This publication – a joint effort between DfT and the northern city authorities – is a welcome start in plotting a Transport Strategy for the North of England.
In addition to options for TransNorth – faster east-west rail connectivity across the North – the strategy sets out ambitions to accelerate the construction of HS2 between Leeds and Sheffield and allow it to be used also by fast regional train services, in addition to the existing proposal to bring forward HS2 to Crewe. The report declares that the existing Northern Hub programme will result in reducing the Leeds – Manchester rail journey times from 49 to 40 minutes and looks ahead to bringing this and Sheffield – Manchester down to 30 minutes and improving rail freight connectivity as well. It sets out ambitious options for improving east-west road connectivity too.
There is also recognition of unfair rail ticket pricing anomalies – with some in the North paying far more than others for similar length journeys – and a commitment to drawing up a zonal fares structure to underpin integrated and smart ticketing across the North. This was proposed in Greengauge 21’s Stepping Stones for a Rebalanced Britain report for the Campaign for Better Transport and has clearly seized the Government’s attention. As the report says: “better travel information and ticketing systems….can expand travel horizons for businesses and individuals [and] multiply…the benefits offered by infrastructure investment alone.”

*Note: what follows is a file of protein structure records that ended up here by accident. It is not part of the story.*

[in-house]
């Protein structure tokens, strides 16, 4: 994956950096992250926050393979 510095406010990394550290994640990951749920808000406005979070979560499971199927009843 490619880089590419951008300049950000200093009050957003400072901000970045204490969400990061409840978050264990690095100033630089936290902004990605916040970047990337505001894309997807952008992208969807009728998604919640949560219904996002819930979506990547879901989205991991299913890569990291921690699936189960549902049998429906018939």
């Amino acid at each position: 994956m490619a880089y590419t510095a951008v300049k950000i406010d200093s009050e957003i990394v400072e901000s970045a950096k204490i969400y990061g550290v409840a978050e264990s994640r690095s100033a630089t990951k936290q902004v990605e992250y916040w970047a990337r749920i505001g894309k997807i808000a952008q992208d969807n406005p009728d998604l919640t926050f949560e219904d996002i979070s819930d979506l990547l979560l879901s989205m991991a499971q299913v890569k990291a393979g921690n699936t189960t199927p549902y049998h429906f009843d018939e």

The major next steps for Government and Transport for the North will be jointly commissioning a series of feasibility studies to allow the prioritisation of options backed by a £12.5m project development budget in 2015/16. The strategy document is silent about development budgets beyond 2016/17 and other major issues going forward will of course be the post general election spending review and Transport for the North’s ability to prioritise within budget constraints. .
The scale of the challenge should not be underestimated. For the first time, for example, there will be a need to compare and contrast and choose between building new and upgrading existing rail lines – responsibilities split between Network Rail and HS2 Ltd currently. Not to mention the need to form a coherent partnership and strategic planning process that brings together investment by multiple city regions (with their newly emerging governance structures) and national transport agencies.
This prescription for the North may have been made in emulation of the evident successes of the transport policies of Scotland to the north and London to the south, but it will have to be implemented without any equivalent directly elected political authority or statutory obligations. As the last year has shown, a great deal can be achieved if there is motivation to do so at the highest levels of Government alongside strengthened partnership working across northern authorities.